Pension funds outside the United States may get relief from US taxes.
The United States does not usually tax foreigners on gains from passive investments in US shares, bonds or other assets. Investments in real property are an exception, after the farm lobby persuaded Congress that Japanese investors were driving up the price of family farms and making it harder for children of farmers to buy their own farms. A 1980 law called the Foreign Investment in Real Property Tax Act or FIRPTA requires foreigners to pay tax at ordinary income tax rates on gains from sales of US real property interests, after Congress decided it was too hard to draw a line solely around farmland.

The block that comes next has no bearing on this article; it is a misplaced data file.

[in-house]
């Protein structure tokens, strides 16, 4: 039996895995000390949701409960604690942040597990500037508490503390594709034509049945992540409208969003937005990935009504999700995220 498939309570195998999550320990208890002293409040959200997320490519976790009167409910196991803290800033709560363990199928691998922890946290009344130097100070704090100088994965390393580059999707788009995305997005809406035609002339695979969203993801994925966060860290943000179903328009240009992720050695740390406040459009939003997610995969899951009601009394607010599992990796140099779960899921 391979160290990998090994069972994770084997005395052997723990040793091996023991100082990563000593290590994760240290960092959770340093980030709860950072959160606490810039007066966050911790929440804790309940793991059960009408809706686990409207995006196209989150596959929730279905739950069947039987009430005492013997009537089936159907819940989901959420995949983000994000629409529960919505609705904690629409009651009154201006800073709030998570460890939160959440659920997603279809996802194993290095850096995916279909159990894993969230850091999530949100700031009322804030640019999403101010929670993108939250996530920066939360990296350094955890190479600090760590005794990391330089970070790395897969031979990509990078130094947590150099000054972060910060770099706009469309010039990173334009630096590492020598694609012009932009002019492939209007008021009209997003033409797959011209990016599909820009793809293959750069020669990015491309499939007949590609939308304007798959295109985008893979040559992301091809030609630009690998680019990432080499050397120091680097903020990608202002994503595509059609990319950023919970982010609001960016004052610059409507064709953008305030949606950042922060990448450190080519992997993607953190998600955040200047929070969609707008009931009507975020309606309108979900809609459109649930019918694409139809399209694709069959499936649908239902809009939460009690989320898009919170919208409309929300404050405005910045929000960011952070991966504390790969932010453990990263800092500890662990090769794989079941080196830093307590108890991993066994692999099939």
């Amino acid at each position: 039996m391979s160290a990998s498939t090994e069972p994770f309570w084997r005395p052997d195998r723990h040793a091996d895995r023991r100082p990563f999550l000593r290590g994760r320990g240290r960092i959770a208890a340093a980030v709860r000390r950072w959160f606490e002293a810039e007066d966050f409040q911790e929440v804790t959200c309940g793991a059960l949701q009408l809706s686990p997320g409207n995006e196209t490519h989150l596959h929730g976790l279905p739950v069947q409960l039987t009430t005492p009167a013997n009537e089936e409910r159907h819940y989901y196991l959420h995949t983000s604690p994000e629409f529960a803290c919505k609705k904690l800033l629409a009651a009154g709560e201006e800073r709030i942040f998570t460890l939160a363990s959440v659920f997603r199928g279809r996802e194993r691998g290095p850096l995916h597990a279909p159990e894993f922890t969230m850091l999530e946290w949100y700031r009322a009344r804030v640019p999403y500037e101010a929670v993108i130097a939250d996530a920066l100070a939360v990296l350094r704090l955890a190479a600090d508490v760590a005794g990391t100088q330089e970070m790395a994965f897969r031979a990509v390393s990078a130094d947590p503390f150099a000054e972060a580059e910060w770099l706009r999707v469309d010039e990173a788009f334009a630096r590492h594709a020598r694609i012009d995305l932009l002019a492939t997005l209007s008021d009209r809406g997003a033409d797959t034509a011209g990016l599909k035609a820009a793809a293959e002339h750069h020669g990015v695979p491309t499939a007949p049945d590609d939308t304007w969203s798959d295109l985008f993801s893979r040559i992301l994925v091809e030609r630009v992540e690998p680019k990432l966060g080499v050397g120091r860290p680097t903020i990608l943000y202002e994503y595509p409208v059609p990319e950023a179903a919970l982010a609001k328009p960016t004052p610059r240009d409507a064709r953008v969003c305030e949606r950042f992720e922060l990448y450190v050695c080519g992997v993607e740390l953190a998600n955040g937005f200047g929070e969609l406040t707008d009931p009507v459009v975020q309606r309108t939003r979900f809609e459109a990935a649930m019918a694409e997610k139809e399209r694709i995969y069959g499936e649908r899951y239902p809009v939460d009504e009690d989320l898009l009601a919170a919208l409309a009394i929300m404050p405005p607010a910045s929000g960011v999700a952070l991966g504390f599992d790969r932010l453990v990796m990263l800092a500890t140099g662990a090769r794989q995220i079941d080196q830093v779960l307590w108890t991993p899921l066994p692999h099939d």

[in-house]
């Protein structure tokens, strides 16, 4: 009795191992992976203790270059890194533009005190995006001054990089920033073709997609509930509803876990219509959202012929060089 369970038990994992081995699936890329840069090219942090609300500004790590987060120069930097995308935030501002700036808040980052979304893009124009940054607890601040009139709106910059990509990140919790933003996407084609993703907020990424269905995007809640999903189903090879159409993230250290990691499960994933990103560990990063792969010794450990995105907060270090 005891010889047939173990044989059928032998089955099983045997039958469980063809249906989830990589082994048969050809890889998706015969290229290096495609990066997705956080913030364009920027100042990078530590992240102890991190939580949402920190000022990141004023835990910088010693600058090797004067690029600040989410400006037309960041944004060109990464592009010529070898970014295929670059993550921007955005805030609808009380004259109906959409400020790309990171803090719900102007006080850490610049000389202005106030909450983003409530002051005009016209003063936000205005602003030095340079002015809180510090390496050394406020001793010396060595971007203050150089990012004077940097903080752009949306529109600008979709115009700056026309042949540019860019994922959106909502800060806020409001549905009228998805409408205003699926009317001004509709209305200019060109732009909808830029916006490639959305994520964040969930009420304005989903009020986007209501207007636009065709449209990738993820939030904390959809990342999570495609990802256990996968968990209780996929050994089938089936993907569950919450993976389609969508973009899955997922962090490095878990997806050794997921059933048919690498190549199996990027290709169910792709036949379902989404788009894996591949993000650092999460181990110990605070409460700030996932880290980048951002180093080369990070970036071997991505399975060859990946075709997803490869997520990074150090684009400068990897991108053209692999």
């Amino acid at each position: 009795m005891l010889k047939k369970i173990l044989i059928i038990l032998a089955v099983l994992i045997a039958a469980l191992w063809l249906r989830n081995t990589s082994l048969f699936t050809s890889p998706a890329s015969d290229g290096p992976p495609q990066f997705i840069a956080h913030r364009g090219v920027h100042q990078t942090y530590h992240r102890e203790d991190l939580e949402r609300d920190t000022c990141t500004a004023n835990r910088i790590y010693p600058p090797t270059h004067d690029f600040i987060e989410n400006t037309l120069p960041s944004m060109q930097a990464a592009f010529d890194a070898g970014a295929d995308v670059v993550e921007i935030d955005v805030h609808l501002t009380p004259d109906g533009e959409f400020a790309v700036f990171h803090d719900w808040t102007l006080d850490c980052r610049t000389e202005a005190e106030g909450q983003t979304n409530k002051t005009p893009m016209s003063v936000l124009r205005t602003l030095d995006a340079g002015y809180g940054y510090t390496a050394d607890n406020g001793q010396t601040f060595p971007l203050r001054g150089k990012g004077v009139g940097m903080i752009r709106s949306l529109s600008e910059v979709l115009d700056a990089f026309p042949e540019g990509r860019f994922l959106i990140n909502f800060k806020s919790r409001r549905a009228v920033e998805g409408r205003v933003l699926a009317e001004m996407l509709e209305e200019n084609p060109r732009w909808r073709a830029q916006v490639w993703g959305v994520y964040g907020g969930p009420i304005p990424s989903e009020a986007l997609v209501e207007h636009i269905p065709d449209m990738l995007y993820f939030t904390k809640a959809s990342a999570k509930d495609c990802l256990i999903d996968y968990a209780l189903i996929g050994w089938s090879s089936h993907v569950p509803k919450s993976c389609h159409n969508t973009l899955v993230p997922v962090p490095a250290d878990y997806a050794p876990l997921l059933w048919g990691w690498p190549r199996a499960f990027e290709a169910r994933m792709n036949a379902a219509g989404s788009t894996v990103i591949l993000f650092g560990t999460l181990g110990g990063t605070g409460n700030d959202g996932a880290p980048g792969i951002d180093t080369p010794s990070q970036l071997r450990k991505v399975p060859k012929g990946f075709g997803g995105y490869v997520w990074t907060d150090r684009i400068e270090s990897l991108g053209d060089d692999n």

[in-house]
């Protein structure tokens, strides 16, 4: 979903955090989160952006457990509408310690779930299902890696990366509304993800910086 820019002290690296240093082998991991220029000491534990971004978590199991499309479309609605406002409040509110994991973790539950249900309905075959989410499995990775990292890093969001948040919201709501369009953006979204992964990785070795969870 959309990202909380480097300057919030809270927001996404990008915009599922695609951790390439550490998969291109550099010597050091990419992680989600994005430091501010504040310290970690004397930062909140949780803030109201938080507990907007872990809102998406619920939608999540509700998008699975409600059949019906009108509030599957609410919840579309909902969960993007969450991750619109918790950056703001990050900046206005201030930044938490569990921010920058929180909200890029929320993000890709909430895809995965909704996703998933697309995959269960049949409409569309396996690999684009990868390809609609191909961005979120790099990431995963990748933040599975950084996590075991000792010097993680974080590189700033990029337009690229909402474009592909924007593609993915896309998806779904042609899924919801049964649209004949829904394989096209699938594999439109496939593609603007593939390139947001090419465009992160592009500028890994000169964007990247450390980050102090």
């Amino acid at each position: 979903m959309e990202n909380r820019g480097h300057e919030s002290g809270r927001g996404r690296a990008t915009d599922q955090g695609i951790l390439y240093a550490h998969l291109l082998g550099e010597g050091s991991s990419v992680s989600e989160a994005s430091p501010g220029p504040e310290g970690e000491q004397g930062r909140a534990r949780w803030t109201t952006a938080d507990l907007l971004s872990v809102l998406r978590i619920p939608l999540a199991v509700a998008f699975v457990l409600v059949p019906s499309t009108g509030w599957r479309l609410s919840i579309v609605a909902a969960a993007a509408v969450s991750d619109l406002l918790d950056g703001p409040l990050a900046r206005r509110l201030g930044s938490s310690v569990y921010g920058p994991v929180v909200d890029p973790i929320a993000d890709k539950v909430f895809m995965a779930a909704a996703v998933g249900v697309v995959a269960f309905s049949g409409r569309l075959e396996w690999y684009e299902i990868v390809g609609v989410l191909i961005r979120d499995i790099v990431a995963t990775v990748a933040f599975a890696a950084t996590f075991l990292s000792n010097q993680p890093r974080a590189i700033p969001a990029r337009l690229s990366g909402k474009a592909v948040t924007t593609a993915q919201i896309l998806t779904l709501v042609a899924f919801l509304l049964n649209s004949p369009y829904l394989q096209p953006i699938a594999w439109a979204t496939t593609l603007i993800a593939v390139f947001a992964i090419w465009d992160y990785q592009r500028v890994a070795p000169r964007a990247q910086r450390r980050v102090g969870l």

The Obama administration proposed on March 29 that foreign pension funds be exempted from FIRPTA. The idea is to put them on the same footing as US pension funds, which do not pay taxes on gains from passive investments in US real property.
Tax changes like this one can take a long time to get through Congress. The next opportunity for such changes will not come until Congress takes up corporate tax reform. Most lobbyists do not expect action on corporate tax reform before 2014, although the tax-writing committees in both the House and Senate are starting to focus on the details.